Creating / Troubleshooting Runbooks

Developing locally

You can develop and debug an Azure automation runbook locally using Visual Studio Code, for example. To customize or troubleshoot the runbooks provided in this guide, change the Authentication section of the PowerShell script to authorise your own user account instead of as a managed identity or runas account. This assumes that your user account has at least the same permissions that you have granted to the managed identity of your automation account.

In the Authentication section of the script, simply replace the existing code with the following as an example. Make sure the accessToken variable is set to the script scope so it can be used within the functions.

####################
## AUTHENTICATION ##
####################
# To authenticate with Microsoft Graph:
# Install-Module Microsoft.Graph.Intune -Force
$script:accessToken = Connect-MSGraph -PassThru
# If you need to access the Azure storage account:
# Install-Module Az.Accounts -Force
# Install-Module Az.Storage -Force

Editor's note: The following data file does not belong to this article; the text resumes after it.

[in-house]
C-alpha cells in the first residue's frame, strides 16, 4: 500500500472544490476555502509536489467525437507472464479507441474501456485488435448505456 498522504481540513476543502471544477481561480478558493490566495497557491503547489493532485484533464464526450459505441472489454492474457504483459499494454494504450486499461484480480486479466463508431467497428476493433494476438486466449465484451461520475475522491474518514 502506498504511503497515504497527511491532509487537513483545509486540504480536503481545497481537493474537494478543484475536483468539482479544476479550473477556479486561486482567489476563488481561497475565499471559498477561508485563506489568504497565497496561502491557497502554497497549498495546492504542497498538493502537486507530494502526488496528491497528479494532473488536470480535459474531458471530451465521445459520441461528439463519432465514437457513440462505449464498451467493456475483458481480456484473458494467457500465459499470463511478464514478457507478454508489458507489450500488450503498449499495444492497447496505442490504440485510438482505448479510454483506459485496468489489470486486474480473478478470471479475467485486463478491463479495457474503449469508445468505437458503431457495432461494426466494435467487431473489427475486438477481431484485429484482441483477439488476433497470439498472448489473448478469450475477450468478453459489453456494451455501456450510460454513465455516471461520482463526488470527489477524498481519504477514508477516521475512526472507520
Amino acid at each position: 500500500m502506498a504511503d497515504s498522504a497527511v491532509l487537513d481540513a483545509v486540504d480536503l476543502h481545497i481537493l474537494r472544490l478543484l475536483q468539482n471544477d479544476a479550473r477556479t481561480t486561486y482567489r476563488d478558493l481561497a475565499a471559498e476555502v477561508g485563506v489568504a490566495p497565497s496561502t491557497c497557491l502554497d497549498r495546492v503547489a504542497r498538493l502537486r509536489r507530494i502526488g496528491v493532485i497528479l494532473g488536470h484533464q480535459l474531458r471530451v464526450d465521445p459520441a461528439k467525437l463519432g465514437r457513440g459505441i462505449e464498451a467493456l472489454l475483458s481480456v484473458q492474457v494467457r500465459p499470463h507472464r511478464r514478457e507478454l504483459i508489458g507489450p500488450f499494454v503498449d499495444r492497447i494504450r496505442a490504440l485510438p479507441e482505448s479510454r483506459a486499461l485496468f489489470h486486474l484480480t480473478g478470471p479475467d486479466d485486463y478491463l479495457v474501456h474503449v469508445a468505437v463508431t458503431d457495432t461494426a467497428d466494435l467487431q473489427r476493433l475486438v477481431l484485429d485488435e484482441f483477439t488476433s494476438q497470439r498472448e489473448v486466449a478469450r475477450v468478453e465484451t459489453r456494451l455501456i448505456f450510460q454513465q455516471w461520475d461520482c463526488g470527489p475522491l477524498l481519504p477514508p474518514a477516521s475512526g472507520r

$null = Connect-AzAccount # Optional: -Subscription "<my-subscription>" -Tenant "<my-tenant-id>"

Once you have developed or finished debugging your script, simply change the Authentication section back to the original code and update the runbook in the automation account.

Logging output

While you are developing or testing your script locally, you can use, for example, Write-Host, Write-Output, Write-Warning, Write-Verbose to return output to the PowerShell host.

When executing the runbook, however, you can't use Write-Host. You can use Write-Output but the recommended way is to use Write-Verbose and set the $VerbosePreference variable to Continue so that the output will display.

Bear in mind that using Write-Output inside a function that returns to a variable will send the output to that variable and not to the output stream.

More details on using output in a runbook and general troubleshooting advice can be found in the articles below.

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